By Philip Briggs
On a good day, the Amboseli sunset takes some beating. Improbable, you might think, on arriving at lunchtime, when the harsh midday light envelops the dry, dusty plains in an aura of wracked desolation. But wait until dusk approaches, when the suspension of fine volcanic dust, kicked up by thousands of ungulates, refracts the dying sunlight into a festival of orange and red hues. It is then, too, that the cloudy shroud hovering over the southern horizon most often dissipates to reveal the park's scenic piece de resistance: the towering snow-capped dome of Kilimanjaro.
Amboseli supports abundant herbivores — wildebeest, zebra, gazelle and giraffe — and while predators were at one time victimised by local Maasai (in dispute with the park authorities), numbers are recovering and lion and Spotted hyaena at least are reasonably certain. A memorable feature of the park is the marshes that contrast with the surrounding aridity and harbour a wide array of waterbirds.
But Amboseli's most enduring and endearing residents are its elephant, which — largely unaffected by the ivory poaching of the 1980s — sport some stupendous tusks and are remarkably relaxed around vehicles. There is no finer place for observing elephant behaviour and interaction within trunk range. Relatively small, Amboseli is serviced by at least five upmarket-to-luxurious lodges, as well as a fine community-run campsite, but it tends to be one of the region's more congested parks — something that threatened to have a lasting ecological impact until off-road driving was banned.
The gerenuk — Swala twiga (antelope giraffe) in Swahili — is not a stereotypical gazelle. Distinguished by its extraordinarily distended neck and a freakishly small head, this otherwise rather impala-like antelope also possesses a unique manner of feeding, standing near-erect on its hind legs to stretch two metres above the ground and nibble on the leaves that other browsers can't reach.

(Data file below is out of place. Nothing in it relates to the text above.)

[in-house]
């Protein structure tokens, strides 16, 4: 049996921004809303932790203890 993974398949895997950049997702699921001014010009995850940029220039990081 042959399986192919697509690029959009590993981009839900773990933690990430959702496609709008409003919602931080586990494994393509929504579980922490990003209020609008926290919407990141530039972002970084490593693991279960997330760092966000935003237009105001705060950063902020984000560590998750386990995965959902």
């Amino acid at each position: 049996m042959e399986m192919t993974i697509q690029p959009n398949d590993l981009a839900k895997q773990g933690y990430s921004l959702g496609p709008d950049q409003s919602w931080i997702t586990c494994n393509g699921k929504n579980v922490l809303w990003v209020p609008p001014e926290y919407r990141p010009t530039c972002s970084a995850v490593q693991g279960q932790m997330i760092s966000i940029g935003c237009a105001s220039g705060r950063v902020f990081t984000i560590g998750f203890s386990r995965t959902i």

The gerenuk is one of several dry-country "specials" that ensure Samburu boasts the most unusual fauna of all East Africa's major savannah reserves. There is the densely striped Grevy's zebra (twice as heavy as the familiar Burchell's zebra), the Reticulated giraffe (neat, geometrically marked coat), the regal Beisa oryx and a comically long-horned race of Grant's gazelle. There is, too, a long list of northern birds — look out for the brilliant cobalt-chested Vulturine guineafowl — which within the restraints of an ordinary safari itinerary are likely to be seen only here. What's more, Samburu supports healthy populations of elephant and lion, and must rank with the top handful of East African reserves for leopard sightings.
Part of a trio of roughly contiguous and ecologically similar reserves (the other two being Shaba — of Survivor fame — and Buffalo Springs), Samburu lies in the brooding austere badlands that divide Kenya's central highlands from Ethiopia. Less crowded than the Mara or Ngorongoro, these reserves are nevertheless serviced by half a dozen upmarket lodges strung along the riparian forest fringing the Ewaso Nyiro River — an incongruously luxuriant ribbon through the surrounding dry scrub. The Maasai-affiliated pastoralists that share their name with the reserve are often to be seen herding their cattle in the area and several nearby traditional villages welcome tourist visits.
Thousands of flamingos — in ideal conditions, up to two million — routinely gather in the shallows of Lake Nakuru, the only one of Kenya's Rift Valley lakes protected within a national park. Viewed from the soda-encrusted shore, it's a compelling spectacle, as a flock of several hundred might rise above the general squawk-and-chatter to reveal, in flight, a harmony of bright pink, black-fringed underwings. The full scale of the phenomenon is apparent from the surrounding cliffs, the individual birds blending into a solid shimmering pink band that separates the alkaline water from its bleached rim.
Compact and (uniquely within Kenya) fenced in its entirety, Lake Nakuru NP has for some years been earmarked as a relocation site for endangered animals. As a result, it's probably the best place in East Africa for rhinos — both Black and White — as well as an important (albeit artificial) stronghold for the rare Rothschild's giraffe. Nakuru means "Place of Waterbuck" in the local dialect — no mystery about that — and the fever forest along the shore also harbours prodigious numbers of bushbuck, impala and buffalo. Leopard are seen with increasing regularity, while lion and Spotted hyaena are reasonably common.
Lake Nakuru is included on many standard safari itineraries through Kenya: a couple of upmarket lodges lie within the park, as does a lovely leafy campsite. It is unusually accessible to budget travellers: there's plenty of cheap accommodation in nearby Nakuru town, from where the park can be explored by taxi. The flamingo flocks have been erratic over the past decade (in some years absent altogether) and larger numbers are often amassed at nearby Lake Bogoria. Good numbers of flamingo are currently present at Nakuru, but do seek up-to-date advice before you go.